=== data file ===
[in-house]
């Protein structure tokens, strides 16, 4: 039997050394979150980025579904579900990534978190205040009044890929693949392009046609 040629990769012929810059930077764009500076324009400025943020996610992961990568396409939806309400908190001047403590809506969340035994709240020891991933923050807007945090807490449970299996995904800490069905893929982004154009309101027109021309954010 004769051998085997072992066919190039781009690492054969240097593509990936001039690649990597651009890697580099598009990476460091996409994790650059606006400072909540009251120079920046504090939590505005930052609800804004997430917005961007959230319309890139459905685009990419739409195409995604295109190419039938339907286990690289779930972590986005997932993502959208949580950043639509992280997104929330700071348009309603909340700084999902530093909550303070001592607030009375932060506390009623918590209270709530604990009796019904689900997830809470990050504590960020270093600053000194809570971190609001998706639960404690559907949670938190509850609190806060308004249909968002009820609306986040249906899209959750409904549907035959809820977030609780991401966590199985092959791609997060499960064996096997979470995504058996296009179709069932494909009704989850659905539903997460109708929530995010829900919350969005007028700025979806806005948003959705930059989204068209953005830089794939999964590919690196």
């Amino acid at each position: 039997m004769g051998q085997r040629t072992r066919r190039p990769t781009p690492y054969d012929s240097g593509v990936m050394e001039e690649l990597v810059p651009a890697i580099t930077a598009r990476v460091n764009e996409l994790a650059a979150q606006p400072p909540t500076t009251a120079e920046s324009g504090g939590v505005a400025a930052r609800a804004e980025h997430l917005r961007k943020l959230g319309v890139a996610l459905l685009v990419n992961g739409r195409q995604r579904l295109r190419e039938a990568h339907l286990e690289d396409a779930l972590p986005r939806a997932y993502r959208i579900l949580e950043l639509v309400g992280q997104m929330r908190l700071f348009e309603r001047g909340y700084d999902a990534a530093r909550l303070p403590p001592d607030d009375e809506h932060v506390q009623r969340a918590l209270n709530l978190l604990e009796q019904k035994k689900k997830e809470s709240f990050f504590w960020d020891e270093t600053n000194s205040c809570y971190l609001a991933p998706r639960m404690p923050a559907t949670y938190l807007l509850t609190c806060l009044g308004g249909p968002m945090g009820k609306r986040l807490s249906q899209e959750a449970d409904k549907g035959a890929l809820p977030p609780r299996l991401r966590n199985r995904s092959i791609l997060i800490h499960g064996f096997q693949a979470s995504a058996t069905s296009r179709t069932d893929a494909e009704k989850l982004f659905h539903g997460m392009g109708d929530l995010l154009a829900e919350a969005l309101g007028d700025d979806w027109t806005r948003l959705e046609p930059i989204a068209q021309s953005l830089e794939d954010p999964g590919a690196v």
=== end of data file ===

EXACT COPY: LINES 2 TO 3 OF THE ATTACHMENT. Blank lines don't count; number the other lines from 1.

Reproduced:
């Protein structure tokens, strides 16, 4: 039997050394979150980025579904579900990534978190205040009044890929693949392009046609 040629990769012929810059930077764009500076324009400025943020996610992961990568396409939806309400908190001047403590809506969340035994709240020891991933923050807007945090807490449970299996995904800490069905893929982004154009309101027109021309954010 004769051998085997072992066919190039781009690492054969240097593509990936001039690649990597651009890697580099598009990476460091996409994790650059606006400072909540009251120079920046504090939590505005930052609800804004997430917005961007959230319309890139459905685009990419739409195409995604295109190419039938339907286990690289779930972590986005997932993502959208949580950043639509992280997104929330700071348009309603909340700084999902530093909550303070001592607030009375932060506390009623918590209270709530604990009796019904689900997830809470990050504590960020270093600053000194809570971190609001998706639960404690559907949670938190509850609190806060308004249909968002009820609306986040249906899209959750409904549907035959809820977030609780991401966590199985092959791609997060499960064996096997979470995504058996296009179709069932494909009704989850659905539903997460109708929530995010829900919350969005007028700025979806806005948003959705930059989204068209953005830089794939999964590919690196």
């Amino acid at each position: 039997m004769g051998q085997r040629t072992r066919r190039p990769t781009p690492y054969d012929s240097g593509v990936m050394e001039e690649l990597v810059p651009a890697i580099t930077a598009r990476v460091n764009e996409l994790a650059a979150q606006p400072p909540t500076t009251a120079e920046s324009g504090g939590v505005a400025a930052r609800a804004e980025h997430l917005r961007k943020l959230g319309v890139a996610l459905l685009v990419n992961g739409r195409q995604r579904l295109r190419e039938a990568h339907l286990e690289d396409a779930l972590p986005r939806a997932y993502r959208i579900l949580e950043l639509v309400g992280q997104m929330r908190l700071f348009e309603r001047g909340y700084d999902a990534a530093r909550l303070p403590p001592d607030d009375e809506h932060v506390q009623r969340a918590l209270n709530l978190l604990e009796q019904k035994k689900k997830e809470s709240f990050f504590w960020d020891e270093t600053n000194s205040c809570y971190l609001a991933p998706r639960m404690p923050a559907t949670y938190l807007l509850t609190c806060l009044g308004g249909p968002m945090g009820k609306r986040l807490s249906q899209e959750a449970d409904k549907g035959a890929l809820p977030p609780r299996l991401r966590n199985r995904s092959i791609l997060i800490h499960g064996f096997q693949a979470s995504a058996t069905s296009r179709t069932d893929a494909e009704k989850l982004f659905h539903g997460m392009g109708d929530l995010l154009a829900e919350a969005l309101g007028d700025d979806w027109t806005r948003l959705e046609p930059i989204a068209q021309s953005l830089e794939d954010p999964g590919a690196v």